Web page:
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Leo Shin traces the roots of China's modern ethnic configurations to the Ming dynasty (1368-1644). Challenging the traditional view that China's expansion was primarily an exercise of incorporation and assimilation, Shin argues that as the center extended its reach to the wild and inaccessible south, the political interests of the state, the economic needs of the settlers, and the imaginations of the cultural elites all facilitated the demarcation and categorization of these borderland 'non-Chinese' populations. Similarly, modern-day Chinese rulers also find it critical to officially recognize a total of fifty-six 'nationalities'.Read more
- Offers perspectives on the making of the Chinese state
- Was the first in-depth study of the relationships between the state and its southern borderland during the Ming dynasty
- Sophisticated use of a wide range of seldom-utilised Ming-dynasty sources
Reviews & endorsements
"I highly recommend this book as an elegant and sophisticated, yet highly readable, treatment of frontier interactions during the Ming dynasty. The excellent maps, careful selection of illustrations, and inclusion of Chinese characters in the index and bibliography witness to the attention to detail that the author brings to the entire work."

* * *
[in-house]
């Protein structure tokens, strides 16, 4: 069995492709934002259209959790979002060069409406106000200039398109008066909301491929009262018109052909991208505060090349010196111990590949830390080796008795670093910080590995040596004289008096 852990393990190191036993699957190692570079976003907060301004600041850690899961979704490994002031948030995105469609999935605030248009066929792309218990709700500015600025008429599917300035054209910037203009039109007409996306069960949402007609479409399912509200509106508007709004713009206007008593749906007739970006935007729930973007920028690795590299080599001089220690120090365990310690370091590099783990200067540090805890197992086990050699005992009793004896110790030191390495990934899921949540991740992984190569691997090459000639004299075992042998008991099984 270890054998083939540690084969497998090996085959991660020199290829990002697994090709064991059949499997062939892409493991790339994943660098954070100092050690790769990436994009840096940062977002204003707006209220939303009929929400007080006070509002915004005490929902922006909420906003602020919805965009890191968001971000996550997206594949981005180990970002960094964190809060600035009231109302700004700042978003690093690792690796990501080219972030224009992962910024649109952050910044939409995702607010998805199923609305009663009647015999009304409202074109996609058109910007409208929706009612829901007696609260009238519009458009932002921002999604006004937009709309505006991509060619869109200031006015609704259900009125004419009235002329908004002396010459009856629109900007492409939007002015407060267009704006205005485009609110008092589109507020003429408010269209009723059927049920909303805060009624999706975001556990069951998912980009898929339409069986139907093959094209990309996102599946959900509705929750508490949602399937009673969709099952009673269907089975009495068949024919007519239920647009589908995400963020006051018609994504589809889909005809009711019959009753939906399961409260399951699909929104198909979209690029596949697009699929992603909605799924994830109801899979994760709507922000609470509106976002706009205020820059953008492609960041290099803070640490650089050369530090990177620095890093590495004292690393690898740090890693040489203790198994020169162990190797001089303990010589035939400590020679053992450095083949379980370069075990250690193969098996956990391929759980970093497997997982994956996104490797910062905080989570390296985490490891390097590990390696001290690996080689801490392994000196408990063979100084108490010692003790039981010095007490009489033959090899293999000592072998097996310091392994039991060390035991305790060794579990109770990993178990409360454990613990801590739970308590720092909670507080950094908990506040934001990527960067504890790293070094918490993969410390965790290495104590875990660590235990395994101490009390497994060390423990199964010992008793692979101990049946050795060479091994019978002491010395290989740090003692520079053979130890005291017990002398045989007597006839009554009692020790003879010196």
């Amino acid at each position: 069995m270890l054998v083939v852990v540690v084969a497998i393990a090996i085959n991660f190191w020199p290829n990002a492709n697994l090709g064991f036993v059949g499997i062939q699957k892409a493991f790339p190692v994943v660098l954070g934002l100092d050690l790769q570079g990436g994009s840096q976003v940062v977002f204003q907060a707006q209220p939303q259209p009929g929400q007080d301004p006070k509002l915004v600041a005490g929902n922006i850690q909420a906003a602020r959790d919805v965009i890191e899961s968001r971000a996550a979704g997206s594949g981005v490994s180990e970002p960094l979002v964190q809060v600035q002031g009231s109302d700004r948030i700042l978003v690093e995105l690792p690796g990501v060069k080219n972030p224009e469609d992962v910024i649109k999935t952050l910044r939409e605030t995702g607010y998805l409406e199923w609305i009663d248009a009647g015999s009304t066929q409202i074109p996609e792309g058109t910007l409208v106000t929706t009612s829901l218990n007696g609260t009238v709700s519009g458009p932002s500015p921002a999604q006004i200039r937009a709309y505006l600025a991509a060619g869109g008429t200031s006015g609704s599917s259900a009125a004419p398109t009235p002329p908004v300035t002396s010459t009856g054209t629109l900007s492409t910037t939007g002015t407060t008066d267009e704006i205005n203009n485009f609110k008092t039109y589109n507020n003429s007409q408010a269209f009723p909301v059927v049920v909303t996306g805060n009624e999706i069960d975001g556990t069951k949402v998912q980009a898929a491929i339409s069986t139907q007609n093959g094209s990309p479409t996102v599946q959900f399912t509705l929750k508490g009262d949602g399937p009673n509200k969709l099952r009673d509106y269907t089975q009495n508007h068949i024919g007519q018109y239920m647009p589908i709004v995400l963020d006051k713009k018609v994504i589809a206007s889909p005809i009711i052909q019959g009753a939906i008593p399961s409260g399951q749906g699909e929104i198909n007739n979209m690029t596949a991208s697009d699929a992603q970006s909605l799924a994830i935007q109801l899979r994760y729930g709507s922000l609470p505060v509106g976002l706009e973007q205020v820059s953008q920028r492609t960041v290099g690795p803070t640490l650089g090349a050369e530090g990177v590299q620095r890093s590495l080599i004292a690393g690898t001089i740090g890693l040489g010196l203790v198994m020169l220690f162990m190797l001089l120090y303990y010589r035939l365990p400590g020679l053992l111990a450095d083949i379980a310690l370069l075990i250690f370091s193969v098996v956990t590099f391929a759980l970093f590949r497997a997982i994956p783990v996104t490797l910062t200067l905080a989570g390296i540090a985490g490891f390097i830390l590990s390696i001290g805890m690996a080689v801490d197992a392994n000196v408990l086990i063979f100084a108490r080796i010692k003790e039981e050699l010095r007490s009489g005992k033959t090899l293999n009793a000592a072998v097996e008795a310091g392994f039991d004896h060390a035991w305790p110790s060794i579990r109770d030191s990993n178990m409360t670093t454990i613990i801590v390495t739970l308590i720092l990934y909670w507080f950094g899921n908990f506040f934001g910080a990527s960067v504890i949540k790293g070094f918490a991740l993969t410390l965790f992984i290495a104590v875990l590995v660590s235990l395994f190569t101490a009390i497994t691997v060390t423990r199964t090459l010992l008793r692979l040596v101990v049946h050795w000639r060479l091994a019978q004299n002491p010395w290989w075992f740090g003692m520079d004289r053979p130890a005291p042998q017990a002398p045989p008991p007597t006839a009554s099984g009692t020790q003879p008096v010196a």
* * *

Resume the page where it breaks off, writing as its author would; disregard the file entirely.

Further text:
-Laura Hostetler, University of IllinoisSee more reviews
"The writing is eloquent and the ideas manifold...It is a wonderful book to induce further though about polity and society interactions in and beyond China."
-Geoff Wade, The International History Review
"This is a useful book that advances our understanding of the thorny relationship between territorial expansion and ethnic identity in modern China."
-Kenneth M. Swope, Ball State University, The Historian
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- Date Published: January 2012
- format: Paperback
- isbn: 9780521189897
- length: 270 pages
- dimensions: 229 x 152 x 15 mm
- weight: 0.4kg
- availability: Manufactured on demand: supplied direct from the printer
Table of Contents
1. History of the margins
2. Nature of the borderland
3. Politics of chieftaincy
4. Mapping of settlement
5. Culture of demarcation
6. Margins in history.
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